"It was a happy coincidence that we had our dedication the week the pope was coming to America," Jerabek said. "I think we answered his call." [...]
Now run by the diocese, the opening of the learning center signals a commitment to continue serving the needy, Jerabek said.
"We recognized there was a need for literacy program to help the students in the area improve their reading," Jerabek said. "We had 3rd and 4th graders who had trouble reading."
The new learning center is in an updated office building. "It's a remodeled building with two rooms and bathroom, where children can do homework and receive tutoring assistance," Jerabek said.
This is a simple and practical way to help poor children.  To find out more about the St. Elizabeth Ann Seton Learning Center, you can go here.

I know that Catholics in America are capable of great generosity toward the poor.  I also know that all of us--and I am certainly no exception--have a tendency to become complacent.  Surely, we think, we're doing enough!  But are we?  That is a question we can only answer as individuals, and on a daily basis.  Perhaps what we did yesterday or last week or last year is impossible today, because the demands of our vocations to our families or our current financial status are not the same as they were then.  But on the other hand, perhaps our closets are overflowing with barely-worn clothing and shoes, our kitchens are overcrowded with gadgets and appliances, and instead of being content we are dissatisfied because someone else has a nicer house and better furniture. That is, at its heart, a spiritual problem, but it is one that has practical ramifications when it comes to our commitment to help the poor.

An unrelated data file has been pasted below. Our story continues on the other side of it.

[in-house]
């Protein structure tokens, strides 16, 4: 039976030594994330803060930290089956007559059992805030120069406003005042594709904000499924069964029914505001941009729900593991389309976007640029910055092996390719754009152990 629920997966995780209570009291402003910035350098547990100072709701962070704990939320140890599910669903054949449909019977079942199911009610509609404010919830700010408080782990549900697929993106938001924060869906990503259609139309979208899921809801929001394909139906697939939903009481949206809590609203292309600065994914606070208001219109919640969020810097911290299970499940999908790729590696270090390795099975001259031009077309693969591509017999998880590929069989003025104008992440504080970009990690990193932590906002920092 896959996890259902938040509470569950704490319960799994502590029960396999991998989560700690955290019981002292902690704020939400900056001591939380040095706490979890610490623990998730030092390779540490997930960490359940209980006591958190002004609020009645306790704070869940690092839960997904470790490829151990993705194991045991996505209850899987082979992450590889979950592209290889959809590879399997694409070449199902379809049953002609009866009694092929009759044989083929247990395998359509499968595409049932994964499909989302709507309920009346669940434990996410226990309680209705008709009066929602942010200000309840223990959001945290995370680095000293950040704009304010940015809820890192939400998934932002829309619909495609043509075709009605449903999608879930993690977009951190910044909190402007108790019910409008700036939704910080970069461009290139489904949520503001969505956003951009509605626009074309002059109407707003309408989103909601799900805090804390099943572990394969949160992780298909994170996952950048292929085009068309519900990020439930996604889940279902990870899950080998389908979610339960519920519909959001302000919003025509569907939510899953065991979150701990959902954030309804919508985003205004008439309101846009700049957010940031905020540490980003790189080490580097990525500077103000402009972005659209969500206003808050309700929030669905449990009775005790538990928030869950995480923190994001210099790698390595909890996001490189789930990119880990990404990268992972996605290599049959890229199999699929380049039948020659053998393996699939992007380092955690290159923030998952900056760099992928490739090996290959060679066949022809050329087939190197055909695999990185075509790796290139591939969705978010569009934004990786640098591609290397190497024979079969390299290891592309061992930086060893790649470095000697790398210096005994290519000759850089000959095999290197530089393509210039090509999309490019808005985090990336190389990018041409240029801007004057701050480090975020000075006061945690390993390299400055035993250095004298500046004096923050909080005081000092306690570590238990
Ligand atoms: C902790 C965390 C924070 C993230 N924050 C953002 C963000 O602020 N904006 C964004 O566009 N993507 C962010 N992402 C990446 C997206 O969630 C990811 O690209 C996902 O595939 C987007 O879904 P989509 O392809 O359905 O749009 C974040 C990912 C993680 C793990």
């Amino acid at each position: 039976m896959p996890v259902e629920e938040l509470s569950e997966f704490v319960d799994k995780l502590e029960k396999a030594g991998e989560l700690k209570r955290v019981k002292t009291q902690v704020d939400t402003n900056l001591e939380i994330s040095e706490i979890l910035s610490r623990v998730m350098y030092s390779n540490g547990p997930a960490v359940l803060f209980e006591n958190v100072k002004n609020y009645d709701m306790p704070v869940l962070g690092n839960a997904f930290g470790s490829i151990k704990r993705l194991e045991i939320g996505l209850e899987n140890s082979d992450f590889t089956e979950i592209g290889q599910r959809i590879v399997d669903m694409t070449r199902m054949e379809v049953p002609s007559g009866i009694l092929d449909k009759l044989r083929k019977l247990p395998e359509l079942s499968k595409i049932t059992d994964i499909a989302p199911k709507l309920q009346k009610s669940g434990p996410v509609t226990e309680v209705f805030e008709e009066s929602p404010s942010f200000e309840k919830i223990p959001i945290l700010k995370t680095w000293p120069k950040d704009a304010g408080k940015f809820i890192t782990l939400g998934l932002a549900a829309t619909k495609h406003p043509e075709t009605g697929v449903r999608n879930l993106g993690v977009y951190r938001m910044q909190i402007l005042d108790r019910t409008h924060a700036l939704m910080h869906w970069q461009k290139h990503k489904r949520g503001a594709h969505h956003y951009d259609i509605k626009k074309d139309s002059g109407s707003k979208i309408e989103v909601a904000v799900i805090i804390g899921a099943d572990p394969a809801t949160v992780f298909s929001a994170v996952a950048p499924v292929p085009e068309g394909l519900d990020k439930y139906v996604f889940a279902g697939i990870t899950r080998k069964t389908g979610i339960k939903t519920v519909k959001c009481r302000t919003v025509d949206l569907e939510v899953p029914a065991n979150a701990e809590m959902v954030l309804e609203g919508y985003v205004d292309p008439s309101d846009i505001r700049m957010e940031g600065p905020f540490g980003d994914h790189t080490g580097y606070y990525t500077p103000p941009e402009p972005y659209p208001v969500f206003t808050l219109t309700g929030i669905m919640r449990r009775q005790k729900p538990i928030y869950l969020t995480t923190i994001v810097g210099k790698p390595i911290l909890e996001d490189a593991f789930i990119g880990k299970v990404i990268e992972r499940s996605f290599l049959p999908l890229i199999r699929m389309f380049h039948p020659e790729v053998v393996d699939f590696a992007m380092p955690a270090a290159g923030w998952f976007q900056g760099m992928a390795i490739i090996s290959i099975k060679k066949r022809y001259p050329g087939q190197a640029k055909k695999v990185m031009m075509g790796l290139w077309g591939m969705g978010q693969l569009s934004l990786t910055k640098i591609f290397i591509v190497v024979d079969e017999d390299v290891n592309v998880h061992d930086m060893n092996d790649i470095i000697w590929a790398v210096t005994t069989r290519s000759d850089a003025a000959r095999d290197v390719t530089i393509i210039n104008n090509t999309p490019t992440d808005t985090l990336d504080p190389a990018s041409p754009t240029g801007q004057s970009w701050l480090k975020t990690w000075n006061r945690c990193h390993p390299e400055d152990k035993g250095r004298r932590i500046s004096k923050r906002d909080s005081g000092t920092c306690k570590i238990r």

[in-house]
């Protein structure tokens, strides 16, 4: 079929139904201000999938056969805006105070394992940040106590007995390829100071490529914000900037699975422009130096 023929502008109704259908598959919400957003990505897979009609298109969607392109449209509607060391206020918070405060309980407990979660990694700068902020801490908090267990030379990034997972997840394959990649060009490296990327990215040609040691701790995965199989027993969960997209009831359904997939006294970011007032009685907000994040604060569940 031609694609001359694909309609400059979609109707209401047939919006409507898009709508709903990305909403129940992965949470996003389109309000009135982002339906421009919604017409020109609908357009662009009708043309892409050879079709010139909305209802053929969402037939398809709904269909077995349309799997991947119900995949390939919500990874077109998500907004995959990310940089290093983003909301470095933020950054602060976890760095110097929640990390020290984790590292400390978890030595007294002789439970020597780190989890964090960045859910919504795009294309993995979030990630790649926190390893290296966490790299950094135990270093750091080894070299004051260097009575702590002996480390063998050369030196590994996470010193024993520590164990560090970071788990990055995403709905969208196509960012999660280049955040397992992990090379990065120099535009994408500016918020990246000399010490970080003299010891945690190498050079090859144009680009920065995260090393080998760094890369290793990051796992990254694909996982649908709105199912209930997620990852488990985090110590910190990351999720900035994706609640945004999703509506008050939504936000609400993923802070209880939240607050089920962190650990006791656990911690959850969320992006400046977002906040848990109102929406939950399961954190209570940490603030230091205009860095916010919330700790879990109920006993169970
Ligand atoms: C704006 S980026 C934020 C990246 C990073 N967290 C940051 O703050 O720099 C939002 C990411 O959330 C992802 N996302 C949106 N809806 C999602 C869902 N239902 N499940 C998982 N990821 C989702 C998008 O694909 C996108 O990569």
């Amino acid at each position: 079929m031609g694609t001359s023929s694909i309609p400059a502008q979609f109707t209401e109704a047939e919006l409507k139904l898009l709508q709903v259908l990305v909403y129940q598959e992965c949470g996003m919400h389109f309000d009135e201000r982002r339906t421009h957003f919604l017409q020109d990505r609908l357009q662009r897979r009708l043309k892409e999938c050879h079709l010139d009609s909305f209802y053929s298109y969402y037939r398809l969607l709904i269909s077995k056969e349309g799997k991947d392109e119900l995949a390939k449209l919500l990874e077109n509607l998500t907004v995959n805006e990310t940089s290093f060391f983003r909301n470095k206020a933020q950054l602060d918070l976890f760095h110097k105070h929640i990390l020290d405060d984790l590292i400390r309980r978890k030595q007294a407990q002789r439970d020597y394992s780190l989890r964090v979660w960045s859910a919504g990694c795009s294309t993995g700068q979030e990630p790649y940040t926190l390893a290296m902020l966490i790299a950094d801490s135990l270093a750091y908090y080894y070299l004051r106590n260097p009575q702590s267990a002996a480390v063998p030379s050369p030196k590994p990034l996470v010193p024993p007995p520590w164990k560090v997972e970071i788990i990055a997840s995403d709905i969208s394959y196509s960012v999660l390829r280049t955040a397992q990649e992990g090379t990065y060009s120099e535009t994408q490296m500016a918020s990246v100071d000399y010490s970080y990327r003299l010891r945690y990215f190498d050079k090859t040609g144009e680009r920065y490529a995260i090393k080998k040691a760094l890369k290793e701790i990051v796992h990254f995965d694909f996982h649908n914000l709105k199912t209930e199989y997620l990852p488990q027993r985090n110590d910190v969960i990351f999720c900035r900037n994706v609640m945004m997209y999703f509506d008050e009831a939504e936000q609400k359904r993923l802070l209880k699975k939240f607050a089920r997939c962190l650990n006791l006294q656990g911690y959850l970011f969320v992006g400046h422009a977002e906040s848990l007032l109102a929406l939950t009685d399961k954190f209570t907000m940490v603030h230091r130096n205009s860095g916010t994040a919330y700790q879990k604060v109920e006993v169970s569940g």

As Pope Francis speaks of the poor, instead of harrumphing and wishing he'd talk more about abortion or gay "marriage," perhaps we ought to be asking ourselves if we're doing all we can (as individuals and given whatever current realities we face) to relieve the sufferings of poverty.  It is not enough to see Christ in the unborn if we can ignore him in the bad neighborhoods, in the faces of the homeless, in the child who is struggling to read because his parents can barely read themselves and have no time to help him, and in all the ways in which He is present to us in the little ones of the world.


bearing said...

I realize this is a bit of a derailment from the main point of your post, but I would take issue with the notion that "It makes sense to spend a bit more to get good quality things that will last" is really one of "the worst attitudes of materialism."